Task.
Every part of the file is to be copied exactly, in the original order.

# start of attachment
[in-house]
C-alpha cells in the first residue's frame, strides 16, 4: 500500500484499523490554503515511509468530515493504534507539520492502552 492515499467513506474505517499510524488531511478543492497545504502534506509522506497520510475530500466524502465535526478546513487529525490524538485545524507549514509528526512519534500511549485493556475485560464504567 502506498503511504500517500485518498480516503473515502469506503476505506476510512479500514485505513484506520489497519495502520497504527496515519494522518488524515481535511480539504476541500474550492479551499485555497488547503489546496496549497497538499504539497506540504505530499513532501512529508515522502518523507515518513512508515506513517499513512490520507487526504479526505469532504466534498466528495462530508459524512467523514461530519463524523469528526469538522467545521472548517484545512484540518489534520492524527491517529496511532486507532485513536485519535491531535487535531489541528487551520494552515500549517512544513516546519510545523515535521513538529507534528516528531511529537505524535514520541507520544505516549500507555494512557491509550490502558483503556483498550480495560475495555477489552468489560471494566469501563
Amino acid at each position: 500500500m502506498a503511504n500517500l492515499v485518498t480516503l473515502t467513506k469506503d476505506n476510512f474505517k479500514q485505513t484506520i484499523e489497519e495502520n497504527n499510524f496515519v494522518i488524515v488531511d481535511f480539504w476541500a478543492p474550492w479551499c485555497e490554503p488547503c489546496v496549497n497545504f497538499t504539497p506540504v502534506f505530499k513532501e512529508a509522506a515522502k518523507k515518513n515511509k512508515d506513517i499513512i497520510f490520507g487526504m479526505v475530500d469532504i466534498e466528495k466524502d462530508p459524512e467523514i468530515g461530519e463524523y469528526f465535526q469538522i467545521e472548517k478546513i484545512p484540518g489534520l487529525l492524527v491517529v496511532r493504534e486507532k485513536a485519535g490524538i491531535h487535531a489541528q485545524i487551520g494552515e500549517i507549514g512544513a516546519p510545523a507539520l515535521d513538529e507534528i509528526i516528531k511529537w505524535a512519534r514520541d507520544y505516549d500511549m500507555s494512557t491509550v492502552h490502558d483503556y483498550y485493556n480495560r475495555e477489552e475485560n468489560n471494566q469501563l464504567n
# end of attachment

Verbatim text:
[in-house]
C-alpha cells in the first residue's frame, strides 16, 4: 500500500484499523490554503515511509468530515493504534507539520492502552 492515499467513506474505517499510524488531511478543492497545504502534506509522506497520510475530500466524502465535526478546513487529525490524538485545524507549514509528526512519534500511549485493556475485560464504567 502506498503511504500517500485518498480516503473515502469506503476505506476510512479500514485505513484506520489497519495502520497504527496515519494522518488524515481535511480539504476541500474550492479551499485555497488547503489546496496549497497538499504539497506540504505530499513532501512529508515522502518523507515518513512508515506513517499513512490520507487526504479526505469532504466534498466528495462530508459524512467523514461530519463524523469528526469538522467545521472548517484545512484540518489534520492524527491517529496511532486507532485513536485519535491531535487535531489541528487551520494552515500549517512544513516546519510545523515535521513538529507534528516528531511529537505524535514520541507520544505516549500507555494512557491509550490502558483503556483498550480495560475495555477489552468489560471494566469501563
Amino acid at each position: 500500500m502506498a503511504n500517500l492515499v485518498t480516503l473515502t467513506k469506503d476505506n476510512f474505517k479500514q485505513t484506520i484499523e489497519e495502520n497504527n499510524f496515519v494522518i488524515v488531511d481535511f480539504w476541500a478543492p474550492w479551499c485555497e490554503p488547503c489546496v496549497n497545504f497538499t504539497p506540504v502534506f505530499k513532501e512529508a509522506a515522502k518523507k515518513n515511509k512508515d506513517i499513512i497520510f490520507g487526504m479526505v475530500d469532504i466534498e466528495k466524502d462530508p459524512e467523514i468530515g461530519e463524523y469528526f465535526q469538522i467545521e472548517k478546513i484545512p484540518g489534520l487529525l492524527v491517529v496511532r493504534e486507532k485513536a485519535g490524538i491531535h487535531a489541528q485545524i487551520g494552515e500549517i507549514g512544513a516546519p510545523a507539520l515535521d513538529e507534528i509528526i516528531k511529537w505524535a512519534r514520541d507520544y505516549d500511549m500507555s494512557t491509550v492502552h490502558d483503556y483498550y485493556n480495560r475495555e477489552e475485560n468489560n471494566q469501563l464504567n